William Wordsworth

William
Wordsworth
1770
1850

English Poet

Author Quotes

Our meddling intellect misshapes the beauteous forms of things we murder to dissect.

Recognizes ever and anon the breeze of Nature stirring in his soul.

Small service is true service while it lasts. Of humblest friends, bright creature! Scorn not one: the daisy, by the shadow that it casts, protects the lingering dewdrop from the sun.

Still glides the Stream, and shall forever glide; the Form remains, the Function never dies.

That kill the bloom before its time, And blanch, without the owner's crime, The most resplendent hair.

The dreary intercourse of daily life, shall e'er prevail against us, or disturb our cheerful faith, that all which we behold is full of blessings, Therefore let the moon shine on thee in thy solitary walk; and let the misty mountain-winds be free to blow against thee.

The intellectual power, through words and things, went sounding on, a dim and perilous way!

The primal duties shine aloft, like stars; The charities that soothe and heal and bless Are scattered at the feet of man like flowers.

The waves beside them danced; but they out-did the sparkling waves in glee: a poet could not but be gay, in such a jocund company.

There's something in a flying horse, there's something in a huge balloon; but through the clouds i'll never float until i have a little boat, shaped like the crescent-moon.

Though nothing can bring back the hour of splendor in the grass, of glory in the flower; we will grieve not, rather find strength in what remains behind; in the primal sympathy which having been must ever be...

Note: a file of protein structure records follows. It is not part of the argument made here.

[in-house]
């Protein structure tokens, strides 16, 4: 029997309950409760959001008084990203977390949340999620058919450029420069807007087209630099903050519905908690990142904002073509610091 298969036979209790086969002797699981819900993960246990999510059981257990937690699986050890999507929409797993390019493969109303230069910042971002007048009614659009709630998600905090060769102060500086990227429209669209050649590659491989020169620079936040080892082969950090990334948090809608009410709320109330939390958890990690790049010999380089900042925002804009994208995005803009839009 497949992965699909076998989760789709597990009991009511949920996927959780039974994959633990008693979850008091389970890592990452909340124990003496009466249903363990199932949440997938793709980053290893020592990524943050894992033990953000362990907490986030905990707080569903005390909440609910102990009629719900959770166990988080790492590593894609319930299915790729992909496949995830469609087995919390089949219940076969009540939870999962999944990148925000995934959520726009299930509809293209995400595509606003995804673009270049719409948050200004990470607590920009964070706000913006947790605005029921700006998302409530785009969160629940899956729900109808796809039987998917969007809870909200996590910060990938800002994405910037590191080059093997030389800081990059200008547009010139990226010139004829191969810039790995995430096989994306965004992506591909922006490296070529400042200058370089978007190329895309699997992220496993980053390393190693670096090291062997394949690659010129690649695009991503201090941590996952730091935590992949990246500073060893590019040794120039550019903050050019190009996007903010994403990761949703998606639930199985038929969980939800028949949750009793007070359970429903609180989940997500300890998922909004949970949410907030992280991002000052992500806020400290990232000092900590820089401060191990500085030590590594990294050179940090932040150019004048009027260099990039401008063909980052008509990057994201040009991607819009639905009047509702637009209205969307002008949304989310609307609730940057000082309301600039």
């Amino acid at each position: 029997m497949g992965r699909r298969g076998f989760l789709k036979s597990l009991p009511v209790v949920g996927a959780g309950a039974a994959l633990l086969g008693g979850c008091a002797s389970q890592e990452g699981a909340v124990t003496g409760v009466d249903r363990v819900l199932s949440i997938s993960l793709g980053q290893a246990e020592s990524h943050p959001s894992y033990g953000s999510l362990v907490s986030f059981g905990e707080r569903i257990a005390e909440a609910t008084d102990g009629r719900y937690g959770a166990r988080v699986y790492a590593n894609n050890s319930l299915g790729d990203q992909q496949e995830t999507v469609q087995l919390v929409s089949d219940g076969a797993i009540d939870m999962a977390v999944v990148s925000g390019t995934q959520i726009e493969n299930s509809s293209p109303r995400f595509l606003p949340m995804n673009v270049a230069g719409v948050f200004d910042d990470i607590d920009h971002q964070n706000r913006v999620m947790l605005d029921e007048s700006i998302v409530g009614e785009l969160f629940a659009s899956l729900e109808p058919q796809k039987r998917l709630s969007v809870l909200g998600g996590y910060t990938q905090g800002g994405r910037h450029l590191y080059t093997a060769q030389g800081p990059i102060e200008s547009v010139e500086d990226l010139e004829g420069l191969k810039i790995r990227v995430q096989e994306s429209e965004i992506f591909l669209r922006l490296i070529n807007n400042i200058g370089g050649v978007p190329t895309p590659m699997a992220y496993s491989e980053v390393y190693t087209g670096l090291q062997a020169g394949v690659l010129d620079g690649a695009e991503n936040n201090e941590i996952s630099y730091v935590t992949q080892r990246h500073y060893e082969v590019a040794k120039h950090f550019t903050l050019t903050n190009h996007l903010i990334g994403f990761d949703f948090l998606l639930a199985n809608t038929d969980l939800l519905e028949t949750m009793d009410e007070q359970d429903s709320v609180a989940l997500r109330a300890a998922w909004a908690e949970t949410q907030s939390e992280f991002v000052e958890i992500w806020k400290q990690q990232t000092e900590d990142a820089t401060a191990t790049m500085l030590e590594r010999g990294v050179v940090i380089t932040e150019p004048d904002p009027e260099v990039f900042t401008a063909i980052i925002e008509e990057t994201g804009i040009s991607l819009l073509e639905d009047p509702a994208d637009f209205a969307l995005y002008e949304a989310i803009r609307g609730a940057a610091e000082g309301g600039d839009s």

Tossing their heads in sprightly dance.

We have within ourselves enough to fill the present day with joy, and overspread the future years with hope.

What, you are stepping westward?

No motion has she now, no force; she neither hears nor sees; rolled around in earth's diurnal course, with rocks, and stones, and trees.

O joy! that in our embers is something that doth live.

Oh, be wiser thou! Instructed that true knowledge leads to love.

Our noisy years seem moments in the being of the eternal silence.

Rest and be thankful.

Small service is true service, while it lasts.

Still longed for, never seen.

That mighty orb of song, the divine Milton.

The Eagle, he was lord above, And Rob was lord below.

The knowledge both of the Poet and the Man of science is pleasure; but the knowledge of the one cleaves to us as a necessary part of our existence, our natural and unalienable inheritance; the other is a personal and individual acquisition, slow to come to us, and by no habitual and direct sympathy connecting us with our fellow-beings. The Man of science seeks truth as a remote and unknown benefactor; he cherishes and loves it in his solitude: the Poet, singing a song in which all human beings join with him, rejoices in the presence of truth as our visible friend and hourly companion. Poetry is the breath and finer spirit of all knowledge; it is the impassioned expression which is in the countenance of all Science. Emphatically may it be said of the Poet, as Shakespeare hath said of man, ?that he looks before and after.? He is the rock of defense for human nature; an upholder and preserver, carrying everywhere with him relationship and love. In spite of difference of soil and climate, of language and manners, of laws and customs: in spite of things silently gone out of mind, and things violently destroyed; the Poet binds together by passion and knowledge the vast empire of human society, as it is spread over the whole earth, and over all time. The objects of the Poet?s thoughts are everywhere; though the eyes and senses of man are, it is true, his favorite guides, yet he will follow wheresoever he can find an atmosphere of sensation in which to move his wings. Poetry is the first and last of all knowledge?it is as immortal as the heart of man.

The Rainbow comes and goes, and lovely is the Rose.

Author Picture
First Name
William
Last Name
Wordsworth
Birth Date
1770
Death Date
1850
Bio

English Poet